While it may sometimes seem like Queerty only cares about politicians, studs and celebrities (in that order), nothing could be further from the truth. In fact, we strive to include all members of the gay community, regardless of how ripped their abs are or elite their contacts. To that end, this is Average ‘Mo, where we introduce you to regular gays from around the world to discover what life is like in their neck of the woods.
Today, a Fulbright Scholar discusses life south of the border.
QUEERTY: Where are you from originally?
Brandon: Sierra Vista, AZ. I moved to Tucson in middle school.
You’re a Fulbright Scholar in Acapulco now; what does that entail?
I am an English Teaching Assistant; there are five of us here in Mexico. I actually applied for Brazil but got put on the alternative candidate list. Then Mexico called to ask if I wanted to participate in their brand new program. I applied through Bowling Green State University, where I graduated with a Masters in Spanish in August of last year.
What do you hope to do once out of academia?
Even though I thought I wanted to teach Spanish in higher education and eventually go for a PhD – since my dad has his and I do love going to school – I’m not too sure about that anymore. I have a new “plan” just about every day, which has included everything from moving to South Korea or Japan to teach English, or the Middle East. Or maybe going back to school for science, which I was really good at in high school—maybe green technologies or something. What I do love doing is traveling and learning different languages.
At what age did you come out?
I came out at about the age of 17 or 18, I actually don’t remember very well if it was the summer before senior year of high school or during that year.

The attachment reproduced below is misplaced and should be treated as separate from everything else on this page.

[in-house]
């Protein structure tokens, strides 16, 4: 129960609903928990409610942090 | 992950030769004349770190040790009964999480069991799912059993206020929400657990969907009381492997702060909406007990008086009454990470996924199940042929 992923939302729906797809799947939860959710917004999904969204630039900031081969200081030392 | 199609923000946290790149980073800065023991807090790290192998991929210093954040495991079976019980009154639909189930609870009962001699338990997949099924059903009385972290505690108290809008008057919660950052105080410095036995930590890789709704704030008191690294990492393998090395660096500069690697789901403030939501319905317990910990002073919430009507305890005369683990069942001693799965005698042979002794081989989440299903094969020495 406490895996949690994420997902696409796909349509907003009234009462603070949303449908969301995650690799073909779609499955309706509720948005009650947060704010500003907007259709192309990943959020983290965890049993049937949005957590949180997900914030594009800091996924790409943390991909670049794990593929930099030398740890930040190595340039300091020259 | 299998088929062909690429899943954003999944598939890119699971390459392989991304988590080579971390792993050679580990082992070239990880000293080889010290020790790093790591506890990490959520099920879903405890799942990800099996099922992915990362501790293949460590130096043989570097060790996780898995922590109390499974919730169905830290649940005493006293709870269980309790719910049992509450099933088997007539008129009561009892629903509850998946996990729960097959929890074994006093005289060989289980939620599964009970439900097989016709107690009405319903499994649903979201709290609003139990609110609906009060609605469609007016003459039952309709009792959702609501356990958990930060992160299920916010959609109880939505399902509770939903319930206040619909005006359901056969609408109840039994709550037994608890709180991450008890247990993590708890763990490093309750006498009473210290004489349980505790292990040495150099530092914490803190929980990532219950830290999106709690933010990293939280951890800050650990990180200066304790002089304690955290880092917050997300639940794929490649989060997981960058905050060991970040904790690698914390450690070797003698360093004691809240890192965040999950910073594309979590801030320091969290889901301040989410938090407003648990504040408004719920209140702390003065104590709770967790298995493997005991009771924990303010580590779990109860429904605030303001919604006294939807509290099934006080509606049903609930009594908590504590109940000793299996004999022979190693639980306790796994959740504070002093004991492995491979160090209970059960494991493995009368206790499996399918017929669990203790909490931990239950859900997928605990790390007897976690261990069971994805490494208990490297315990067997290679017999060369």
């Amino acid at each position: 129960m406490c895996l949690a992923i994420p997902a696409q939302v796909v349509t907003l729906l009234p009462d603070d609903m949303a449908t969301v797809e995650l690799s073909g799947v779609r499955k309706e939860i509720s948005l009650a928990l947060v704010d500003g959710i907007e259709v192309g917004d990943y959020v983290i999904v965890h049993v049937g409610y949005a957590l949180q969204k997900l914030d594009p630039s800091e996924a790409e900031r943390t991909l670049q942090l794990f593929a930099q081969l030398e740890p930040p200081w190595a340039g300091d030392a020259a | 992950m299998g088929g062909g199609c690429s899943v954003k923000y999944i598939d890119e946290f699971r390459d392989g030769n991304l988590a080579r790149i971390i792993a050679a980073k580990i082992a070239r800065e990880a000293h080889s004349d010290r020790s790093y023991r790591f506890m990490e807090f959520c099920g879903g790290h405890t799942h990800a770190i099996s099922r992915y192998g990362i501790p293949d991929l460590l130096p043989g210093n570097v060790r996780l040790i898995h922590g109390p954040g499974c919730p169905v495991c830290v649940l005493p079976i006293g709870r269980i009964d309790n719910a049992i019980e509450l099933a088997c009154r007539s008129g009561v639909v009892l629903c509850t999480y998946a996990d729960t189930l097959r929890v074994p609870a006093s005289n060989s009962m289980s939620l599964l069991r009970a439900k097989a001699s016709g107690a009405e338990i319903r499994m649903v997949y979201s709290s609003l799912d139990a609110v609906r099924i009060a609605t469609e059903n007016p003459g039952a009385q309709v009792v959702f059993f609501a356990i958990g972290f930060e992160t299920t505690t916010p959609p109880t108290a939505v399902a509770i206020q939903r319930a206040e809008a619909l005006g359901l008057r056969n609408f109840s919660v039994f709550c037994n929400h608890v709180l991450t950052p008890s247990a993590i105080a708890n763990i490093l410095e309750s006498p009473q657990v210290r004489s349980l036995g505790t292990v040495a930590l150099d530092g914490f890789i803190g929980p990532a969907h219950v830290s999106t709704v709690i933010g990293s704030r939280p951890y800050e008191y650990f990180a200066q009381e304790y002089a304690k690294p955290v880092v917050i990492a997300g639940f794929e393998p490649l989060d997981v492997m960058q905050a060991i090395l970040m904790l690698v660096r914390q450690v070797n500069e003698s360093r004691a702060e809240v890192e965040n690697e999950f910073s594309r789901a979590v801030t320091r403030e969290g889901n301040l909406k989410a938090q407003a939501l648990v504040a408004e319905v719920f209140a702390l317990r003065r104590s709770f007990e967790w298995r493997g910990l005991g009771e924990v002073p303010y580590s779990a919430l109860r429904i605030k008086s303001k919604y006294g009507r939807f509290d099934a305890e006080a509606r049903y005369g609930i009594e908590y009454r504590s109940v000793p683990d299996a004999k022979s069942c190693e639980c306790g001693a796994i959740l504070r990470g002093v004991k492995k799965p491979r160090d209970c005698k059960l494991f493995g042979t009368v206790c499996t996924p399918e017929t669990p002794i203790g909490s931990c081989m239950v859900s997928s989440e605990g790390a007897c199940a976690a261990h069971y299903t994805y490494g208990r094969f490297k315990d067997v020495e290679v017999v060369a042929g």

What’s the gay scene like in Acapulco?
The gay scene in Acapulco is “thriving,” you might say. And by thriving I mean there are about five gay bars that are usually pretty busy on the weekends. I haven’t really been lucky though in the love department here, though. Usually what happens is I’ll meet someone that I find attractive and interesting, but who is, of course, visiting from Mexico City. And speaking of tourists, the spring-breakers arrive soon at the end of this month and all of next, which is going to be puro desmadre as the locals phrase it.
Where’s your favorite spot to hang out?
My favorite local hangouts are probably Squid Roe, a restaurant-bar chain, and Zoom, the newest gay bar, both of which are on the coster, or main beach drive. Mostly because they tend to play at least a little bit of hip hop and R&B, which is hard to come by in bars and clubs in Mexico. Any place that caters to my requests for “Single Ladies” can expect to see me on their dance floor every weekend.
How easy is it being in Mexico?
I lived in Guadalajara for 10 months in 2006 and 2007, so I’m somewhat familiar with the culture and the way things work around here. Being an ambiguous-looking person of mixed descent (dad’s black, mom’s Cape Verdean) I can pass for a Mexican until I open my mouth—although some people do ask if I’m from here. It’s relatively easy for me to fade into the background and live an every day life. But it’s certainly not perfect. I live in one of the poorest states of Mexico, Guerrero, and one of the most affected by the recent drug cartel-related rash of violence. There’s definitely an atmosphere of fear – perhaps precaution is a better word choice – that I can sense among my friends and students. Just recently some students were robbed in the parking lot and a neighbor of my school was shot dead in front of the entrance three weeks ago. But life still goes on for the majority of Acapulqueños.
You can learn more about Brandon and his travels down south here, at his blog.